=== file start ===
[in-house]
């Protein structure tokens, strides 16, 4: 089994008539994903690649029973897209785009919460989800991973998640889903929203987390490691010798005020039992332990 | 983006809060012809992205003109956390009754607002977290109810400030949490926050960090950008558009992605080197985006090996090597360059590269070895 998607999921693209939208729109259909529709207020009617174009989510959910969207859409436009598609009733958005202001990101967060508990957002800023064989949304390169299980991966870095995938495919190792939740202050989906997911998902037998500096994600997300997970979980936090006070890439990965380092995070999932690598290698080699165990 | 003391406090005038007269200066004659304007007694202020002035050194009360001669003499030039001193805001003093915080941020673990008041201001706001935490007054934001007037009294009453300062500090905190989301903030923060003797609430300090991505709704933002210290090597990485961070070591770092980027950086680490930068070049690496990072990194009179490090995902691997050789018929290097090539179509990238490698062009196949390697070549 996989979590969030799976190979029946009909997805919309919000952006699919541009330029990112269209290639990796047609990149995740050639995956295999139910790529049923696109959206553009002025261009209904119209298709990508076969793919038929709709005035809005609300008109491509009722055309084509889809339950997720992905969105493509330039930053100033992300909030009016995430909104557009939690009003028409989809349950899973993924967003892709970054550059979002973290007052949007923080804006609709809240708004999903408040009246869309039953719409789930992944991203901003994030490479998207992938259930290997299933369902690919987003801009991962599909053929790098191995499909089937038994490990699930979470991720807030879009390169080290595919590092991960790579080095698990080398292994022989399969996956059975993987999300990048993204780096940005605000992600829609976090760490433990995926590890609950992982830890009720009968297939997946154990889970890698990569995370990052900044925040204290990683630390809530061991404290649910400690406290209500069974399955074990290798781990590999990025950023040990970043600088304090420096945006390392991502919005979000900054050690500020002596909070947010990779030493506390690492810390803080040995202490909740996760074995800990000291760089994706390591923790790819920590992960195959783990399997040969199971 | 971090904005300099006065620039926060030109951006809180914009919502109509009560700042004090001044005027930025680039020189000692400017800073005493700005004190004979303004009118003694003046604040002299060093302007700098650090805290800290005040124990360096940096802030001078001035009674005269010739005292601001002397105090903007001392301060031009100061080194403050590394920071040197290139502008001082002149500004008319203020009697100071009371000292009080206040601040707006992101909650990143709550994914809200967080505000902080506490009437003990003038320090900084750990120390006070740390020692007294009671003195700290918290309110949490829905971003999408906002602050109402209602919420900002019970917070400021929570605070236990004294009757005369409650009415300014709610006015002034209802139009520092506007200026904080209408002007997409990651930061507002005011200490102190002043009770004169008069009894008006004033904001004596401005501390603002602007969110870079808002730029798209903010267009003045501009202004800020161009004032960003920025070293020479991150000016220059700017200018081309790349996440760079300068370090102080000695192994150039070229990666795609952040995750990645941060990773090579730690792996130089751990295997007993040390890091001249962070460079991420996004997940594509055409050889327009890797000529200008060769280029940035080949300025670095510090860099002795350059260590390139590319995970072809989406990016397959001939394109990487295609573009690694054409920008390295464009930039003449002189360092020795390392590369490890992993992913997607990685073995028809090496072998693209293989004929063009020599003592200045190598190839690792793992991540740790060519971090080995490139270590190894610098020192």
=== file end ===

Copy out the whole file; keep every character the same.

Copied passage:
[in-house]
């Protein structure tokens, strides 16, 4: 089994008539994903690649029973897209785009919460989800991973998640889903929203987390490691010798005020039992332990 | 983006809060012809992205003109956390009754607002977290109810400030949490926050960090950008558009992605080197985006090996090597360059590269070895 998607999921693209939208729109259909529709207020009617174009989510959910969207859409436009598609009733958005202001990101967060508990957002800023064989949304390169299980991966870095995938495919190792939740202050989906997911998902037998500096994600997300997970979980936090006070890439990965380092995070999932690598290698080699165990 | 003391406090005038007269200066004659304007007694202020002035050194009360001669003499030039001193805001003093915080941020673990008041201001706001935490007054934001007037009294009453300062500090905190989301903030923060003797609430300090991505709704933002210290090597990485961070070591770092980027950086680490930068070049690496990072990194009179490090995902691997050789018929290097090539179509990238490698062009196949390697070549 996989979590969030799976190979029946009909997805919309919000952006699919541009330029990112269209290639990796047609990149995740050639995956295999139910790529049923696109959206553009002025261009209904119209298709990508076969793919038929709709005035809005609300008109491509009722055309084509889809339950997720992905969105493509330039930053100033992300909030009016995430909104557009939690009003028409989809349950899973993924967003892709970054550059979002973290007052949007923080804006609709809240708004999903408040009246869309039953719409789930992944991203901003994030490479998207992938259930290997299933369902690919987003801009991962599909053929790098191995499909089937038994490990699930979470991720807030879009390169080290595919590092991960790579080095698990080398292994022989399969996956059975993987999300990048993204780096940005605000992600829609976090760490433990995926590890609950992982830890009720009968297939997946154990889970890698990569995370990052900044925040204290990683630390809530061991404290649910400690406290209500069974399955074990290798781990590999990025950023040990970043600088304090420096945006390392991502919005979000900054050690500020002596909070947010990779030493506390690492810390803080040995202490909740996760074995800990000291760089994706390591923790790819920590992960195959783990399997040969199971 | 971090904005300099006065620039926060030109951006809180914009919502109509009560700042004090001044005027930025680039020189000692400017800073005493700005004190004979303004009118003694003046604040002299060093302007700098650090805290800290005040124990360096940096802030001078001035009674005269010739005292601001002397105090903007001392301060031009100061080194403050590394920071040197290139502008001082002149500004008319203020009697100071009371000292009080206040601040707006992101909650990143709550994914809200967080505000902080506490009437003990003038320090900084750990120390006070740390020692007294009671003195700290918290309110949490829905971003999408906002602050109402209602919420900002019970917070400021929570605070236990004294009757005369409650009415300014709610006015002034209802139009520092506007200026904080209408002007997409990651930061507002005011200490102190002043009770004169008069009894008006004033904001004596401005501390603002602007969110870079808002730029798209903010267009003045501009202004800020161009004032960003920025070293020479991150000016220059700017200018081309790349996440760079300068370090102080000695192994150039070229990666795609952040995750990645941060990773090579730690792996130089751990295997007993040390890091001249962070460079991420996004997940594509055409050889327009890797000529200008060769280029940035080949300025670095510090860099002795350059260590390139590319995970072809989406990016397959001939394109990487295609573009690694054409920008390295464009930039003449002189360092020795390392590369490890992993992913997607990685073995028809090496072998693209293989004929063009020599003592200045190598190839690792793992991540740790060519971090080995490139270590190894610098020192």